While celebrating Independence Day with my family, I have a patriotic playlist we listen to. It’s pretty eclectic—from Aaron Copeland’s “Fanfare for the Common Man” to “Is Anybody There?” and from the soundtrack of the Broadway play 1776 to Katy Perry’s “Firework.”
But one song was particularly striking to me this year. It speaks of our nation being on a “long, hard ride” with “a ways to go” as we seek “better days.” It lauds the fact that “we’re not the same, but that’s what makes us strong.” And most importantly, it repeatedly affirms “this is still the place that we all call home.”
The song is Dierks Bentley's "Home." Ironically, it was written in 2012, a year that seems almost idyllic in retrospect. Eight years later, we’re facing a global pandemic, staggering unemployment, and nationwide protests against racial inequality. We are truly on a long, hard ride with a ways to go.Read more
E pluribus unum: Out of many, one. This is the former motto of our great country. Thirteen states came together through compromise and strife to become one. Had they remained 13 individual states, they could not have lasted, for they were not strong enough on their own. They needed the strength that comes from unity.
When COVID-19 was first about to hit Utah, the governor went into action. Schools were shut down, public gatherings were restricted, and restaurants were forced to serve take out if they wanted to serve at all. In those early days of the virus, there were few cases in Utah, and the spread was slow. Hospitals had few if any cases of COVID to deal with.
We are in the midst of a primary season in Utah. The Republican race for governor is dominating the headlines, as well as the ad time. Other Republican races for lower level offices also are going on simultaneously. Thousands of Utahns are receiving emails, mailers, texts, and phone calls asking for their vote for a Republican candidate for this or that office. And thousands of signs are dotting the sides of roads or in yards to catch voters' attention.Read more
All eyes are on the government.
We are waiting.
For a change, or a promise, or anything that might signal movement.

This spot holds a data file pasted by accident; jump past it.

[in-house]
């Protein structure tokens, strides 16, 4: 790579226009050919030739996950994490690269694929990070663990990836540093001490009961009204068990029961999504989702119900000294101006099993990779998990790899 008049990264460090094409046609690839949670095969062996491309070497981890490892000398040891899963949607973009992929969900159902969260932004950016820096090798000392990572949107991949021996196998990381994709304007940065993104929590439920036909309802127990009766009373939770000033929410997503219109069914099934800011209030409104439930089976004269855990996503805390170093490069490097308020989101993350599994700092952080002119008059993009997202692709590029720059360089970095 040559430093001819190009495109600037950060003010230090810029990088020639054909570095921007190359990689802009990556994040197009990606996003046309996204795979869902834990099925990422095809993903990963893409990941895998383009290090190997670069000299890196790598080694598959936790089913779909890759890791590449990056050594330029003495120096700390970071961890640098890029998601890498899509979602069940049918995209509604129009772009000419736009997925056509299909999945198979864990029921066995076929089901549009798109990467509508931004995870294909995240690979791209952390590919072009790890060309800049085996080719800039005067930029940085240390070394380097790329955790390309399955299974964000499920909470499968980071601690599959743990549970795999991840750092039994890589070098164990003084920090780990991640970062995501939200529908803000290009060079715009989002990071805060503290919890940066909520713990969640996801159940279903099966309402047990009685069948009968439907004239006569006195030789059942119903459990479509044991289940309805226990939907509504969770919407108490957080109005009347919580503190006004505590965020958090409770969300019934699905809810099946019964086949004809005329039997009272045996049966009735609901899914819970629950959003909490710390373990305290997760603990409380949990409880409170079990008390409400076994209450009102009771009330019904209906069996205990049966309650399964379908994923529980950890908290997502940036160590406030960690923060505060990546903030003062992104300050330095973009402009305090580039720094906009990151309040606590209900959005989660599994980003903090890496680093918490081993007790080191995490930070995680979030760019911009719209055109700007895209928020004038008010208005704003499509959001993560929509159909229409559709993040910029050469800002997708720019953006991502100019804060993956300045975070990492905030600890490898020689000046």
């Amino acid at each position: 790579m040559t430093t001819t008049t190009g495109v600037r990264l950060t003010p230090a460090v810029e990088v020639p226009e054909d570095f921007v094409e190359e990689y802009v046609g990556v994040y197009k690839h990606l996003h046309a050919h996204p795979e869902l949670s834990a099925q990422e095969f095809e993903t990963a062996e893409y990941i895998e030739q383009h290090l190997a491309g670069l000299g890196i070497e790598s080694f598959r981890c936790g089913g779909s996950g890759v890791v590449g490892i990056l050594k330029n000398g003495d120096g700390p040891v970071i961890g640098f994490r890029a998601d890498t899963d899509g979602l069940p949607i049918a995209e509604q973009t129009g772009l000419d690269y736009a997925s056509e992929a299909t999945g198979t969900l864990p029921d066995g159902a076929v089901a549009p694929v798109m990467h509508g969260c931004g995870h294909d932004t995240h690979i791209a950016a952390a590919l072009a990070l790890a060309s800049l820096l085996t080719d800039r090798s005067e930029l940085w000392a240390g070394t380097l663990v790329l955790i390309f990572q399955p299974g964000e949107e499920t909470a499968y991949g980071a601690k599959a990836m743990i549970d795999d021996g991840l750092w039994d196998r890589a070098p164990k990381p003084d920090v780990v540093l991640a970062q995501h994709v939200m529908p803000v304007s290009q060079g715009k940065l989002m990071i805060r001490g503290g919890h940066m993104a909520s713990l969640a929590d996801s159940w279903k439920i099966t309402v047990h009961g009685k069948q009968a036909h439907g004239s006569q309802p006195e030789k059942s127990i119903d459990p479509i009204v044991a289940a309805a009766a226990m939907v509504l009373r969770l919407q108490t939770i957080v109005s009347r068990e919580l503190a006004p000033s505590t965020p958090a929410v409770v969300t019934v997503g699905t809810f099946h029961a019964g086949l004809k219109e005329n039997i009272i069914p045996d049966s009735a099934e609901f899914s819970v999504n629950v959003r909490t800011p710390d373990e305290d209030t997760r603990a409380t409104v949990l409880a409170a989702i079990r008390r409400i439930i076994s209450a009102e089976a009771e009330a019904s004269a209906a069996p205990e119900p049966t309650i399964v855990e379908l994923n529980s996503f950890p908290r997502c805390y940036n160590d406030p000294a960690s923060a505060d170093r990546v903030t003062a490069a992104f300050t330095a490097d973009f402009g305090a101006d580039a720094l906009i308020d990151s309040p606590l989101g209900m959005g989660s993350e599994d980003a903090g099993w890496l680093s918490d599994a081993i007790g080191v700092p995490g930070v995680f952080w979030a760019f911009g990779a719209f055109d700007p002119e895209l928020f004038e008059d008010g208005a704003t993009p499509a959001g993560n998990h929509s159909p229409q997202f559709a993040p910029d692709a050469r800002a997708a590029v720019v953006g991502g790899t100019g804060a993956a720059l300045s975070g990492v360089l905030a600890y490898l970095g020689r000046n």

It’s been two and a half weeks since the death of George Floyd. Two and a half weeks of daily protests. Gov. Gary Herbert and Lt. Gov. Spencer Cox met with members of Utah’s black community to listen to their stories, and the Governor said that he wanted to see change.
Ed Phillips, who served as one of Utah’s longest-serving sheriffs, is now the United Utah Party candidate for the Millard County Commission. He will be holding a Virtual Town Hall on Wednesday, June 17th, at 7:00 PM.Read more
In last weeks blog post, we spoke about the death of George Floyd and what we could do to push for meaningful change towards better policing and to reduce the suffering of blacks and other people of color in America. Since that time, we have seen little movement for change from our government, either here in Utah or in our country. We’ve seen some politicians show some empathy, but many have shown precious little. We’d like to see our elected political leaders, both local and national, act more like some of these Utah community leaders, who have shown great abilities to work across political and cultural divides, and help where they can.
Read moreThe United Utah Party is saddened by the events of the past week commencing with the tragic and wrongful death of George Floyd by a Minneapolis police officer last Monday, but also including the reaction of some that included burning, looting, and vandalizing in a large number of cities across the nation. We support those who exercised their American right to protest, including marching and demonstrating, in opposition to racism. We oppose those who took advantage of those protests to cause destruction and hurt the cause of protests against racism.
UNITED UTAH PARTY CALLS FOR INVESTIGATION INTO HERBERT/WRIGHT CONVERSATION AND A CHANGE TO A NON-PARTISAN ATTORNEY GENERAL
Read moreBoth Governor Gary Herbert and Republican gubernatorial candidate Thomas Wright are acknowledging that the two had a conversation where the governor urged Wright to drop out of the race and endorse Spencer Cox, who is Herbert’s handpicked successor. The discussion may also have included a promise from the governor that if Wright were to drop out now, Herbert would agree to assist Wright in a race against Senator Mike Lee in 2022.
On May 25, George Floyd was killed by the Minneapolis Police Department. The alleged crime was forgery. The police handcuffed him and put him on the ground where one of the officers began to kneel on his neck. Despite distress signals from Floyd, and despite the protests of those around him, the officer kept his knee on Floyd until an ambulance arrived to take Floyd away. He didn’t have a pulse by the time the ambulance arrived. He was pronounced dead at the hospital.Read more